Thursday, 13 December 2012

Questions (127, 128, 135, 136)

Niall Collins

Question:

127. Deputy Niall Collins asked the Minister for Justice and Equality the measures he is putting in place to ensure transparency and fairness in the application process for citizenship following the recent Supreme Court decision (details supplied) quashing a decision to refuse citizenship on the grounds that he had failed to give reasons; and if he will make a statement on the matter. [56027/12]

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Niall Collins

Question:

128. Deputy Niall Collins asked the Minister for Justice and Equality the citizenship applications that have been rejected by him without explanations being given; if these cases are under review in view of the recent Supreme Court decision (details supplied) quashing a decision to refuse citizenship on the grounds that he had failed to give reasons; and if he will make a statement on the matter. [56028/12]

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Clare Daly

Question:

135. Deputy Clare Daly asked the Minister for Justice and Equality his plans to review cases similar to Mallak v. the Minister for Justice, Equality and Law Reform, following the decision of the Supreme Court in relation to the lack of transparency and fairness in the process of applying for Irish citizenship. [56090/12]

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Clare Daly

Question:

136. Deputy Clare Daly asked the Minister for Justice and Equality his plans to progress with the introduction of an independent review mechanism for those whose applications for Irish citizenship were turned down, following the highlighting of the lack of transparency and fairness in the process by the Supreme Court Mallak v. the Minister for Justice, Equality and Law Reform. [56091/12]

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Written answers (Question to Justice)

I propose to take Questions Nos. 127, 128, 135 and 136 together.

The implications of the judgement of the Supreme Court referred to by the Deputies are being considered in consultation with the Office of the Attorney General and any revised procedures arising will be implemented without delay. The Deputies should note that although the Supreme Court in its judgement quashed the Minister's decision to refuse the application in this particular case, it went on to say that it is not for the Court to prescribe whether the Minister will give notice of his concerns to the applicant or to disclose information on which they may be based or whether the Minister will continue to refuse to disclose reasons for the refusal but to provide justification for so doing. In the particular case it is open to the applicant to lodge a new application.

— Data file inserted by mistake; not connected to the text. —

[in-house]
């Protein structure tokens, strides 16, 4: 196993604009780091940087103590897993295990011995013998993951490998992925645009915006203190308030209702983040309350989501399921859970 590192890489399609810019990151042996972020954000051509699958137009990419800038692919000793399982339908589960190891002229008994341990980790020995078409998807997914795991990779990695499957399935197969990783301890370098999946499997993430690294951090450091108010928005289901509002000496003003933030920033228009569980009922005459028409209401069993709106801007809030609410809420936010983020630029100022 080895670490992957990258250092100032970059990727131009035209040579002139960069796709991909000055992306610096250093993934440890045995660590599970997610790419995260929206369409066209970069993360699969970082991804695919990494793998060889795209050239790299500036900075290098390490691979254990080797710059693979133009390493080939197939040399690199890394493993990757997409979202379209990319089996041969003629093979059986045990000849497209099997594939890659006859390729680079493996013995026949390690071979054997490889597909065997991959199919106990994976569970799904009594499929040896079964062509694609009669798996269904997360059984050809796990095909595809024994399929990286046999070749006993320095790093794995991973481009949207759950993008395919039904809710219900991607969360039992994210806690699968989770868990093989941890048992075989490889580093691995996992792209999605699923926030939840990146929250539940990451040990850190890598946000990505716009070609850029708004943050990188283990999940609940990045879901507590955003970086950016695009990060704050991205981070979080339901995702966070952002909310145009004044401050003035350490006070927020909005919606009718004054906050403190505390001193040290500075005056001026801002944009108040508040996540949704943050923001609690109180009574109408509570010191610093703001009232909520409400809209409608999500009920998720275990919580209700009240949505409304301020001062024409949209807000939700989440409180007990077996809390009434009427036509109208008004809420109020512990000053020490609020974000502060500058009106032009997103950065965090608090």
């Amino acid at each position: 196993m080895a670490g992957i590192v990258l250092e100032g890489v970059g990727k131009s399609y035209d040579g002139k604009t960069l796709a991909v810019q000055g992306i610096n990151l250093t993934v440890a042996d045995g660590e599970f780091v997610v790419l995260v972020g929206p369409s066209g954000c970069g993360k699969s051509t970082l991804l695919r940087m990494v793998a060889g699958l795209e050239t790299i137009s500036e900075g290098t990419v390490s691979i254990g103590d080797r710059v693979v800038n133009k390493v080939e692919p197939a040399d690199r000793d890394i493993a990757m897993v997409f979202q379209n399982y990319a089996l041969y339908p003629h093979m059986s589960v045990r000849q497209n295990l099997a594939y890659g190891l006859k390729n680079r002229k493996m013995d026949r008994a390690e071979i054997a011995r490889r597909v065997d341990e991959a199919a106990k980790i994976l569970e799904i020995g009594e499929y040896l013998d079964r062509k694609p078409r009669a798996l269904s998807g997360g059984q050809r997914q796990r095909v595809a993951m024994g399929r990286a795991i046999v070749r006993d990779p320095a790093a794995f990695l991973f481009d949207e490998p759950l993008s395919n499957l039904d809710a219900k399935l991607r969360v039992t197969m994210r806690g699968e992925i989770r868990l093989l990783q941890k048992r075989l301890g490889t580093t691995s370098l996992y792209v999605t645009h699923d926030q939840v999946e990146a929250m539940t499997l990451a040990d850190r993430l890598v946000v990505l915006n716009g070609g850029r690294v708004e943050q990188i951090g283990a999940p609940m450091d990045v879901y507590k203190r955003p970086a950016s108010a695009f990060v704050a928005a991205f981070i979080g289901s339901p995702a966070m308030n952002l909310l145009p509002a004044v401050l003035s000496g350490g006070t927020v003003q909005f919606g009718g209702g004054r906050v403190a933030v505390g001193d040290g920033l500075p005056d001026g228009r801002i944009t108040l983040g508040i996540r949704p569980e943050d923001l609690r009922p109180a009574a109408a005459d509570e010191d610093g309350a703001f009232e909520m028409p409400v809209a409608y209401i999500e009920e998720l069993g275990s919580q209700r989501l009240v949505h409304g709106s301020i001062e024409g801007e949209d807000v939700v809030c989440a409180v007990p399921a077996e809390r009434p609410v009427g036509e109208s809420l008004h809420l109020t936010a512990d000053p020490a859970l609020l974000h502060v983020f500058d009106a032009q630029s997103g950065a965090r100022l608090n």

Section 15 of the Irish Nationality and Citizenship Act 1956, as amended, provides that the Minister may, in his absolute discretion, grant an application for a certificate of naturalisation provided certain statutory conditions are fulfilled. The conditions include lawful residence, being of good character and having an intention to continue to reside in the State after naturalisation.

All applications for naturalisation are submitted to me for decision. I make my decision in my absolute discretion based on the entirety of the case presented and taking into account other important considerations which I as Minister have a duty to uphold such as the integrity of the immigration system, the economic and security interests of the State and its international relations.

It is open to any individual who is not satisfied with a decision to deem their application ineligible or a decision to refuse citizenship to lodge a new application for citizenship at any time in accordance with the provisions of the Irish Nationality and Citizenship Act 1956 as amended.

To put the matter into context, since coming into office I have made decisions on over 37,200 applications of which 34,100 were approved. A total of 3,100 were deemed ineligible or were rejected because they did not comply with the statutory criteria. Only a very small number of applications that were refused fall within the consideration of the judgement in question.